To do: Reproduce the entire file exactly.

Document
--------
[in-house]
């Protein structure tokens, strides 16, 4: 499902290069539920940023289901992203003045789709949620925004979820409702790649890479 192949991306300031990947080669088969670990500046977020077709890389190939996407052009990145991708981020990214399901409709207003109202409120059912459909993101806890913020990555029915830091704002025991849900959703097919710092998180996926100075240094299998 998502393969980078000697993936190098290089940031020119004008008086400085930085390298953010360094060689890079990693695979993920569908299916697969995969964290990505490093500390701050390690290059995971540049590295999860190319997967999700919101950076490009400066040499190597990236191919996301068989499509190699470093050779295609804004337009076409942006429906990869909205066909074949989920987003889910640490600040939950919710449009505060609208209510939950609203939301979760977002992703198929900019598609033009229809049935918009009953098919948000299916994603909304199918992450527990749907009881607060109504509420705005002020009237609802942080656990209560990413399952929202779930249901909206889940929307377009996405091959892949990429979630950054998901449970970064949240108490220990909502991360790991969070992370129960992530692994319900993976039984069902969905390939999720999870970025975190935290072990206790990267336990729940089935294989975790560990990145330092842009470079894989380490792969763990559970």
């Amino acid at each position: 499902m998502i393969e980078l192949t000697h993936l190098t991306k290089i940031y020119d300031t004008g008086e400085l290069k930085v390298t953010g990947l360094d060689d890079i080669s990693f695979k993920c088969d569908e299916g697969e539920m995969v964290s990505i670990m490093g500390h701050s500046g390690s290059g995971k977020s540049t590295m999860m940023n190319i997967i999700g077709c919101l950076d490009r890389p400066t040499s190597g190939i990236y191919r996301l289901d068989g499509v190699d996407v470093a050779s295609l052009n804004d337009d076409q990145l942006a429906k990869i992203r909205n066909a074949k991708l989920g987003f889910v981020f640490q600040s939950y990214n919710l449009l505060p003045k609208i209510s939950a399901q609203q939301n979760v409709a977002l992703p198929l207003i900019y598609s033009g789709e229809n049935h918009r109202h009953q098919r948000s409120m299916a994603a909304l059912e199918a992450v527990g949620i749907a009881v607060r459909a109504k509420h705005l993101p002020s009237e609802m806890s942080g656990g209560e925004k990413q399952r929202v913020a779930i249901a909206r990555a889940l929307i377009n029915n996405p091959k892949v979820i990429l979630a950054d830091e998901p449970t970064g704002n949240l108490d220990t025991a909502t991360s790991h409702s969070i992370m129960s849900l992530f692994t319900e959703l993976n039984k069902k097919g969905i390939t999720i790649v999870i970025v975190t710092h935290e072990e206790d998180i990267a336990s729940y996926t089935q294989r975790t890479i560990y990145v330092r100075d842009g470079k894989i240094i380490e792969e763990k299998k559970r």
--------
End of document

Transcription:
[in-house]
């Protein structure tokens, strides 16, 4: 499902290069539920940023289901992203003045789709949620925004979820409702790649890479 192949991306300031990947080669088969670990500046977020077709890389190939996407052009990145991708981020990214399901409709207003109202409120059912459909993101806890913020990555029915830091704002025991849900959703097919710092998180996926100075240094299998 998502393969980078000697993936190098290089940031020119004008008086400085930085390298953010360094060689890079990693695979993920569908299916697969995969964290990505490093500390701050390690290059995971540049590295999860190319997967999700919101950076490009400066040499190597990236191919996301068989499509190699470093050779295609804004337009076409942006429906990869909205066909074949989920987003889910640490600040939950919710449009505060609208209510939950609203939301979760977002992703198929900019598609033009229809049935918009009953098919948000299916994603909304199918992450527990749907009881607060109504509420705005002020009237609802942080656990209560990413399952929202779930249901909206889940929307377009996405091959892949990429979630950054998901449970970064949240108490220990909502991360790991969070992370129960992530692994319900993976039984069902969905390939999720999870970025975190935290072990206790990267336990729940089935294989975790560990990145330092842009470079894989380490792969763990559970």
């Amino acid at each position: 499902m998502i393969e980078l192949t000697h993936l190098t991306k290089i940031y020119d300031t004008g008086e400085l290069k930085v390298t953010g990947l360094d060689d890079i080669s990693f695979k993920c088969d569908e299916g697969e539920m995969v964290s990505i670990m490093g500390h701050s500046g390690s290059g995971k977020s540049t590295m999860m940023n190319i997967i999700g077709c919101l950076d490009r890389p400066t040499s190597g190939i990236y191919r996301l289901d068989g499509v190699d996407v470093a050779s295609l052009n804004d337009d076409q990145l942006a429906k990869i992203r909205n066909a074949k991708l989920g987003f889910v981020f640490q600040s939950y990214n919710l449009l505060p003045k609208i209510s939950a399901q609203q939301n979760v409709a977002l992703p198929l207003i900019y598609s033009g789709e229809n049935h918009r109202h009953q098919r948000s409120m299916a994603a909304l059912e199918a992450v527990g949620i749907a009881v607060r459909a109504k509420h705005l993101p002020s009237e609802m806890s942080g656990g209560e925004k990413q399952r929202v913020a779930i249901a909206r990555a889940l929307i377009n029915n996405p091959k892949v979820i990429l979630a950054d830091e998901p449970t970064g704002n949240l108490d220990t025991a909502t991360s790991h409702s969070i992370m129960s849900l992530f692994t319900e959703l993976n039984k069902k097919g969905i390939t999720i790649v999870i970025v975190t710092h935290e072990e206790d998180i990267a336990s729940y996926t089935q294989r975790t890479i560990y990145v330092r100075d842009g470079k894989i240094i380490e792969e763990k299998k559970r």